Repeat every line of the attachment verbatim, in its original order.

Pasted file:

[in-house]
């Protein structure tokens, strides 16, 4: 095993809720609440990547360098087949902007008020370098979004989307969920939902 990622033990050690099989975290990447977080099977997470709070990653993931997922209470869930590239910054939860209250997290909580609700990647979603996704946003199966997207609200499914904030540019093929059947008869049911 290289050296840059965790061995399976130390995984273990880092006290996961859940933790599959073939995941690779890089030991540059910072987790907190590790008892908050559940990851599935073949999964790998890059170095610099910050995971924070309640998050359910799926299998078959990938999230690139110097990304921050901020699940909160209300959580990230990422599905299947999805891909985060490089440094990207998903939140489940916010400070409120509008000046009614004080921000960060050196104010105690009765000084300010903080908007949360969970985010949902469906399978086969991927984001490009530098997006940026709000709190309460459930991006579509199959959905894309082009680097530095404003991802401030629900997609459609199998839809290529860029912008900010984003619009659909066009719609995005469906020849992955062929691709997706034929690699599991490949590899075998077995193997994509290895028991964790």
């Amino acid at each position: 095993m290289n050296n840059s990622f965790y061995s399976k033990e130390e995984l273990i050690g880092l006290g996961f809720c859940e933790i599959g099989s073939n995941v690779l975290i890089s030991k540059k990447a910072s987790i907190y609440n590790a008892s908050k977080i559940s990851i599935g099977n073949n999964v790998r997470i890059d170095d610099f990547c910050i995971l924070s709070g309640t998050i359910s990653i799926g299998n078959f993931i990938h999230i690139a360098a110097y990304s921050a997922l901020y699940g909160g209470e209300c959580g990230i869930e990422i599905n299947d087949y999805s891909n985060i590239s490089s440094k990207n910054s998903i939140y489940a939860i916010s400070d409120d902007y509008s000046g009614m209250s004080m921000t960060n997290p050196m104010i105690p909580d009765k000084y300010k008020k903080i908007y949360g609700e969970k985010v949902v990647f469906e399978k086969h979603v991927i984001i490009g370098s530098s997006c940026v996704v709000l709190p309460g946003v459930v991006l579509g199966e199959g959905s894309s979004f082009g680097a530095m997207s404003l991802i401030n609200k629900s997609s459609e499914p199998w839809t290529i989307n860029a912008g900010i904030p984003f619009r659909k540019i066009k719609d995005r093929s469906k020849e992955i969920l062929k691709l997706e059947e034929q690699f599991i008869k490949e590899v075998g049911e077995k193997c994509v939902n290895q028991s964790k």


[in-house]
């Protein structure tokens, strides 16, 4: 095993809720609440990547360098087949902007008020370098979004989307969920939902 990622033990050690099989975290990447977080099977997470709070990653993931997922209470869930590239910054939860209250997290909580609700990647979603996704946003199966997207609200499914904030540019093929059947008869049911 290289050296840059965790061995399976130390995984273990880092006290996961859940933790599959073939995941690779890089030991540059910072987790907190590790008892908050559940990851599935073949999964790998890059170095610099910050995971924070309640998050359910799926299998078959990938999230690139110097990304921050901020699940909160209300959580990230990422599905299947999805891909985060490089440094990207998903939140489940916010400070409120509008000046009614004080921000960060050196104010105690009765000084300010903080908007949360969970985010949902469906399978086969991927984001490009530098997006940026709000709190309460459930991006579509199959959905894309082009680097530095404003991802401030629900997609459609199998839809290529860029912008900010984003619009659909066009719609995005469906020849992955062929691709997706034929690699599991490949590899075998077995193997994509290895028991964790």
């Amino acid at each position: 095993m290289n050296n840059s990622f965790y061995s399976k033990e130390e995984l273990i050690g880092l006290g996961f809720c859940e933790i599959g099989s073939n995941v690779l975290i890089s030991k540059k990447a910072s987790i907190y609440n590790a008892s908050k977080i559940s990851i599935g099977n073949n999964v790998r997470i890059d170095d610099f990547c910050i995971l924070s709070g309640t998050i359910s990653i799926g299998n078959f993931i990938h999230i690139a360098a110097y990304s921050a997922l901020y699940g909160g209470e209300c959580g990230i869930e990422i599905n299947d087949y999805s891909n985060i590239s490089s440094k990207n910054s998903i939140y489940a939860i916010s400070d409120d902007y509008s000046g009614m209250s004080m921000t960060n997290p050196m104010i105690p909580d009765k000084y300010k008020k903080i908007y949360g609700e969970k985010v949902v990647f469906e399978k086969h979603v991927i984001i490009g370098s530098s997006c940026v996704v709000l709190p309460g946003v459930v991006l579509g199966e199959g959905s894309s979004f082009g680097a530095m997207s404003l991802i401030n609200k629900s997609s459609e499914p199998w839809t290529i989307n860029a912008g900010i904030p984003f619009r659909k540019i066009k719609d995005r093929s469906k020849e992955i969920l062929k691709l997706e059947e034929q690699f599991i008869k490949e590899v075998g049911e077995k193997c994509v939902n290895q028991s964790k």